To pay or not to pay, that is the question

Guitar Hero

Guitar Hero | 2016

There are various opinions out there regarding what is the definition of Street Photography. Purists insist that a true street photo has to be a candid shot of a person or persons going about their everyday lives in the public domain. For those purist a staged portrait would not count as Street Photography.

For me (as well as for many others) Street Photography is everything that documents how life looks like in a given moment in time. If it weren’t for Street Photography, how would we know today how everyday life looked in the times of our grandparents and even parents. Photojournalism covers mainly events of some sort, then there is Fine Art Photography, Landscape Photography etc.., but only through the open field of Street Photography we can get a feeling today how our forefathers (and -mothers…) dressed, interacted with each other, how buildings and streets looked in that time, what kind of advertisement and business existed and so on.

So through Street Photography we know how society looked when we ourselves weren’t there to see for ourselves, or how different people, societies and cultures look today in places that we have no chance to visit ourselves.

And that includes all kinds of shots and motives. Not only candid portraits, but for sure also staged shots, shots of street live, shots of urban landscape and architecture.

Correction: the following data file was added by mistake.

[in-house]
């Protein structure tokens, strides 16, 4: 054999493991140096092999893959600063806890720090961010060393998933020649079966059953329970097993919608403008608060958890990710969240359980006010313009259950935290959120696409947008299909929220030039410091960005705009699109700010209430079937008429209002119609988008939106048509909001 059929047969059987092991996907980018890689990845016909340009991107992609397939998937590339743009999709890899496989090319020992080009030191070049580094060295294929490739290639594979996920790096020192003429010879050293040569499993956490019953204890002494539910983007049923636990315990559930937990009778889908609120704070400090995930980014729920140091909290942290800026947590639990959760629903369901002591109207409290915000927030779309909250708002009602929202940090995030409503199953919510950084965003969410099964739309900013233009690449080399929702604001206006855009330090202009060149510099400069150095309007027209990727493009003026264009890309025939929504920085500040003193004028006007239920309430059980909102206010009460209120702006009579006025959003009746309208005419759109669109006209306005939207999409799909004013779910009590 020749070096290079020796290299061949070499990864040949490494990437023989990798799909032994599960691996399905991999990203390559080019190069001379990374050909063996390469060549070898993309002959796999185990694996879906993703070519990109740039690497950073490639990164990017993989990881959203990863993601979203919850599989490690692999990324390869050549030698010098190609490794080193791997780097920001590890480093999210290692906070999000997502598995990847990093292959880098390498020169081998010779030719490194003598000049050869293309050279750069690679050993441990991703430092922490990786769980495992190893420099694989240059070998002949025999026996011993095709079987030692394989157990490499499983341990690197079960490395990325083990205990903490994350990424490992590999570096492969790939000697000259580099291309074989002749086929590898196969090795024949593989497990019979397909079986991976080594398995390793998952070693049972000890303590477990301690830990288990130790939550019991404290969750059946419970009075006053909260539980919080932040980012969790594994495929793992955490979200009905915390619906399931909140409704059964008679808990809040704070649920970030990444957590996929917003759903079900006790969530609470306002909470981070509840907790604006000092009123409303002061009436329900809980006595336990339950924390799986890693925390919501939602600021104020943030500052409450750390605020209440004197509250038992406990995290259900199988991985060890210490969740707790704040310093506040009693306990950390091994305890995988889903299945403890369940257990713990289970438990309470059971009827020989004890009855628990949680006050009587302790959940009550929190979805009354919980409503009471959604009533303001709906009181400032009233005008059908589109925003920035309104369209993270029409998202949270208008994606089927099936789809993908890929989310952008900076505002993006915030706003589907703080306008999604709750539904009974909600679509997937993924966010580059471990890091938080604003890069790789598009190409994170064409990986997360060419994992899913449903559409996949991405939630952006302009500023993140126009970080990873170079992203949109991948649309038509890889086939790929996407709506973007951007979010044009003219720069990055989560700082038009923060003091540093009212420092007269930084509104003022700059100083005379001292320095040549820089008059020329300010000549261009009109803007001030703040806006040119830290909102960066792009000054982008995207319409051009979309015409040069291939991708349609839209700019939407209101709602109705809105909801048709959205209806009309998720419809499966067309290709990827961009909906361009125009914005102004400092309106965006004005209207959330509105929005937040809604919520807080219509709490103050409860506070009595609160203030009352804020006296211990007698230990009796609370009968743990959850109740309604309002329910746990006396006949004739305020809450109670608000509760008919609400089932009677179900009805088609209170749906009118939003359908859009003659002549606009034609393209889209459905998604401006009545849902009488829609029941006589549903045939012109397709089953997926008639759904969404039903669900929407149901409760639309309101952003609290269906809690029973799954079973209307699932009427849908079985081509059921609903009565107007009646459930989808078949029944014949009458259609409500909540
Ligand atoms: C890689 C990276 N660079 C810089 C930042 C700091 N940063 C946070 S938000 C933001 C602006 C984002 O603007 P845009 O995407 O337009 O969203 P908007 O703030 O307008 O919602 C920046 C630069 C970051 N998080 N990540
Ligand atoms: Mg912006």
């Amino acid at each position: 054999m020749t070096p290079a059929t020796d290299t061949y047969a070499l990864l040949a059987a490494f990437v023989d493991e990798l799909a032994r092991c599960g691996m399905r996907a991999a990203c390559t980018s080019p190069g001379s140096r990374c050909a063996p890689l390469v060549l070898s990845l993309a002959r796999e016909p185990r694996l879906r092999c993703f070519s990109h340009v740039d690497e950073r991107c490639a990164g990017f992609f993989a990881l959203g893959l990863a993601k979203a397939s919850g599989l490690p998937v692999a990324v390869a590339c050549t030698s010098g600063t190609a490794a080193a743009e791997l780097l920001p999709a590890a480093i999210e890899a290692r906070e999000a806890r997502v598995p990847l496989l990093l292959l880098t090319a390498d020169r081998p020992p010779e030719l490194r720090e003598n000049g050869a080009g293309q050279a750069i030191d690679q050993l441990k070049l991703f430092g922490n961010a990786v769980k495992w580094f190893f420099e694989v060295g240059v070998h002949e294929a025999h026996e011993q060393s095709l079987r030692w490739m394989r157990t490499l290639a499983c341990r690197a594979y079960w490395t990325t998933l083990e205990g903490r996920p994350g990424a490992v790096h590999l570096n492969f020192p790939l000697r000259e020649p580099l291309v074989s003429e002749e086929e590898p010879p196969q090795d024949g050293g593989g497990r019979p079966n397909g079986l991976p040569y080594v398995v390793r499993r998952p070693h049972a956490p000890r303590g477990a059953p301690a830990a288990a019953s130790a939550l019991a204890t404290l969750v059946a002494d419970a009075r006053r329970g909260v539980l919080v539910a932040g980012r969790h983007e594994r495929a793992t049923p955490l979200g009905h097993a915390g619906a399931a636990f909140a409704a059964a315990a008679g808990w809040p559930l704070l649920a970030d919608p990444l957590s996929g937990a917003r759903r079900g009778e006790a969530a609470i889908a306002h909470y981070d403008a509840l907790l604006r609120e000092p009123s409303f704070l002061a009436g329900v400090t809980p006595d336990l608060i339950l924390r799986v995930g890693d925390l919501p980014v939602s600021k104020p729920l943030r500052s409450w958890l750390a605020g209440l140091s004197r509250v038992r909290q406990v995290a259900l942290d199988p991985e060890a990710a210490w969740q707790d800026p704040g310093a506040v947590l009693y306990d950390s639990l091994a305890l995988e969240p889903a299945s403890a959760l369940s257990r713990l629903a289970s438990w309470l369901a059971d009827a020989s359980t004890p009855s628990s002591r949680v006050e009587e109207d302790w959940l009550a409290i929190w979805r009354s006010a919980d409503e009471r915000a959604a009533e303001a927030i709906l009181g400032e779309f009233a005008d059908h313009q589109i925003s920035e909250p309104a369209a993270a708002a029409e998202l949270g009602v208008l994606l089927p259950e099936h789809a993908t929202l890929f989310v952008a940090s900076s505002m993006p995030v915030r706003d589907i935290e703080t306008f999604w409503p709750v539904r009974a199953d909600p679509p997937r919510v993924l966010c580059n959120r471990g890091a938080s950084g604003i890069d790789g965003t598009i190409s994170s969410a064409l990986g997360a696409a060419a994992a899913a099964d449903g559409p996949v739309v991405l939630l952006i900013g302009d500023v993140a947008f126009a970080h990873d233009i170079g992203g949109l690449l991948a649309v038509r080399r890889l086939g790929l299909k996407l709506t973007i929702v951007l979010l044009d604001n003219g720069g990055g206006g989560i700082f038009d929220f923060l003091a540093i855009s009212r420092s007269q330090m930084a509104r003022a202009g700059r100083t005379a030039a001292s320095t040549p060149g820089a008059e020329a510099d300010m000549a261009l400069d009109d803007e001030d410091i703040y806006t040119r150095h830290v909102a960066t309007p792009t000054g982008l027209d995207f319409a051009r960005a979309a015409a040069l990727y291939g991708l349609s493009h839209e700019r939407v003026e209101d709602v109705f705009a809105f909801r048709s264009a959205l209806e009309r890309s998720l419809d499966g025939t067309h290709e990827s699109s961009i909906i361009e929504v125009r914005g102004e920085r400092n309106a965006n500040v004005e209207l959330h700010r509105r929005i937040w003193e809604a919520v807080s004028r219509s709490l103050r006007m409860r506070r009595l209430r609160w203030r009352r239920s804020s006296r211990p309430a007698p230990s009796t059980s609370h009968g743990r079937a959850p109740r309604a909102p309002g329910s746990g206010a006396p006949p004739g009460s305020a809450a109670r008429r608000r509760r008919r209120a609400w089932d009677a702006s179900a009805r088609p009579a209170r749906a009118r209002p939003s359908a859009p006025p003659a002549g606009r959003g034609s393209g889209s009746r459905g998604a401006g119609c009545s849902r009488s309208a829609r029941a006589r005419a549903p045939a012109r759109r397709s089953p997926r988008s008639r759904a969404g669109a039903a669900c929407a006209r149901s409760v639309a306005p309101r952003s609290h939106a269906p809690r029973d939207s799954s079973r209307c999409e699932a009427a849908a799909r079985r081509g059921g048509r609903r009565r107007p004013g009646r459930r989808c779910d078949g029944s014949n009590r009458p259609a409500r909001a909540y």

And so this is the value add that street photographers bring into society, we document how life looks today and preserve that for the future. After all, what we see and experience today is already history tomorrow. And so Street Photography in the wider sense with all its aspects is a legit and needed art form.

And considering this it is difficult to understand why our genre is getting so much push back and harassment these days. Because I’m sure that all this opponents of us street photographers also like to look at old B&W picture books describing how life looked 50 years ago.

So I’m absolutely ok with staged street portraits. The guy I in the photo above was really passionate in his guitar play. Somewhat ZZ-Top like he put on an awesome show trying to earn some cash from the passerby’s. Many stopped and listened, but almost no-one threw some change in the guitar case.

So I dropped a silver coin in the case, smiled at him an waved with my iPhone (didn’t have any “legit” cam with me). And for sure he smiled back and put on some extra guitar hero moves in my direction. I was happy, he was cool with it and even it was a staged shot it shows how a Rock’n Roll Street Musician looked like in 2016.

Have a great day

Marcus

5 comments

  1. Glad to find this post and appreciate your thoughts, which can be discussed for hours. 🙂

    As to the “pushback” some are feeling, the short answer probably has to simply do with a combination of how many cameras are out in public these days coupled with the infinite number of ways photos made by those cameras can be shared. That’s something that didn’t exist 50 years ago, 10 years ago, or even five years ago.

    As to your question: more often than not, I do leave some change for a street performer whose photo I take. It’s got less to do with street photography ‘ethics’ or ‘cred’ than simply with some common decency.

    Liked by 1 person

  2. I totally agree with your definition of what qualifies as being a “street photograph.” While I always strive for a candid shot, so as not to impact what is transpiring in the scene, likewise – I never pass up a busker and agree that tossing something into the case/cup/hat/etc is always a good idea.

    Liked by 1 person

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